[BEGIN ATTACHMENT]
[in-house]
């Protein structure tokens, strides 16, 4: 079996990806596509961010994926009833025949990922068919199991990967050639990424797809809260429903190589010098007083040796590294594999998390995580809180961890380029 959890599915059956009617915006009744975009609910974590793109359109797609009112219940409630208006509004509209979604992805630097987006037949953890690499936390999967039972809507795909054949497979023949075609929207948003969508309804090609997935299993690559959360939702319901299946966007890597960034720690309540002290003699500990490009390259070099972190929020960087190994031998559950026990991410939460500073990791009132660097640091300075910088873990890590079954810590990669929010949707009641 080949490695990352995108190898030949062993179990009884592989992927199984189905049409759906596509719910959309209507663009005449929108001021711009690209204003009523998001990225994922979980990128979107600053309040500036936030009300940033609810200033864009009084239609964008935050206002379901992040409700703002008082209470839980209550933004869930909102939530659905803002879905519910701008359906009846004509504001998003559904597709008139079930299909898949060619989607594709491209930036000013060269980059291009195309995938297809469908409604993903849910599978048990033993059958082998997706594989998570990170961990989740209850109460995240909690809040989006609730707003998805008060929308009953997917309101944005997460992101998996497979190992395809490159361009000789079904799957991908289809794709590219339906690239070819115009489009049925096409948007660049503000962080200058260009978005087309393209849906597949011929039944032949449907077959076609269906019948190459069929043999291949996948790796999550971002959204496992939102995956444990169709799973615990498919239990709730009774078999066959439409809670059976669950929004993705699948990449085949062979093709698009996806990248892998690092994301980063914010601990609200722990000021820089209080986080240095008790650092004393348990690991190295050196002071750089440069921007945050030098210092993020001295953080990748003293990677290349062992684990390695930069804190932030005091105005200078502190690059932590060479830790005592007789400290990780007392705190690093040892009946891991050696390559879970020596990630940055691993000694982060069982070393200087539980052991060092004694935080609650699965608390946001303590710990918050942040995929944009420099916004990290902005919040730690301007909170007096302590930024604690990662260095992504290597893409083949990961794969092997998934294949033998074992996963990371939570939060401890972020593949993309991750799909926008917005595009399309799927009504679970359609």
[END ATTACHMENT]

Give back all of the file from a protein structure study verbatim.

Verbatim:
[in-house]
């Protein structure tokens, strides 16, 4: 079996990806596509961010994926009833025949990922068919199991990967050639990424797809809260429903190589010098007083040796590294594999998390995580809180961890380029 959890599915059956009617915006009744975009609910974590793109359109797609009112219940409630208006509004509209979604992805630097987006037949953890690499936390999967039972809507795909054949497979023949075609929207948003969508309804090609997935299993690559959360939702319901299946966007890597960034720690309540002290003699500990490009390259070099972190929020960087190994031998559950026990991410939460500073990791009132660097640091300075910088873990890590079954810590990669929010949707009641 080949490695990352995108190898030949062993179990009884592989992927199984189905049409759906596509719910959309209507663009005449929108001021711009690209204003009523998001990225994922979980990128979107600053309040500036936030009300940033609810200033864009009084239609964008935050206002379901992040409700703002008082209470839980209550933004869930909102939530659905803002879905519910701008359906009846004509504001998003559904597709008139079930299909898949060619989607594709491209930036000013060269980059291009195309995938297809469908409604993903849910599978048990033993059958082998997706594989998570990170961990989740209850109460995240909690809040989006609730707003998805008060929308009953997917309101944005997460992101998996497979190992395809490159361009000789079904799957991908289809794709590219339906690239070819115009489009049925096409948007660049503000962080200058260009978005087309393209849906597949011929039944032949449907077959076609269906019948190459069929043999291949996948790796999550971002959204496992939102995956444990169709799973615990498919239990709730009774078999066959439409809670059976669950929004993705699948990449085949062979093709698009996806990248892998690092994301980063914010601990609200722990000021820089209080986080240095008790650092004393348990690991190295050196002071750089440069921007945050030098210092993020001295953080990748003293990677290349062992684990390695930069804190932030005091105005200078502190690059932590060479830790005592007789400290990780007392705190690093040892009946891991050696390559879970020596990630940055691993000694982060069982070393200087539980052991060092004694935080609650699965608390946001303590710990918050942040995929944009420099916004990290902005919040730690301007909170007096302590930024604690990662260095992504290597893409083949990961794969092997998934294949033998074992996963990371939570939060401890972020593949993309991750799909926008917005595009399309799927009504679970359609």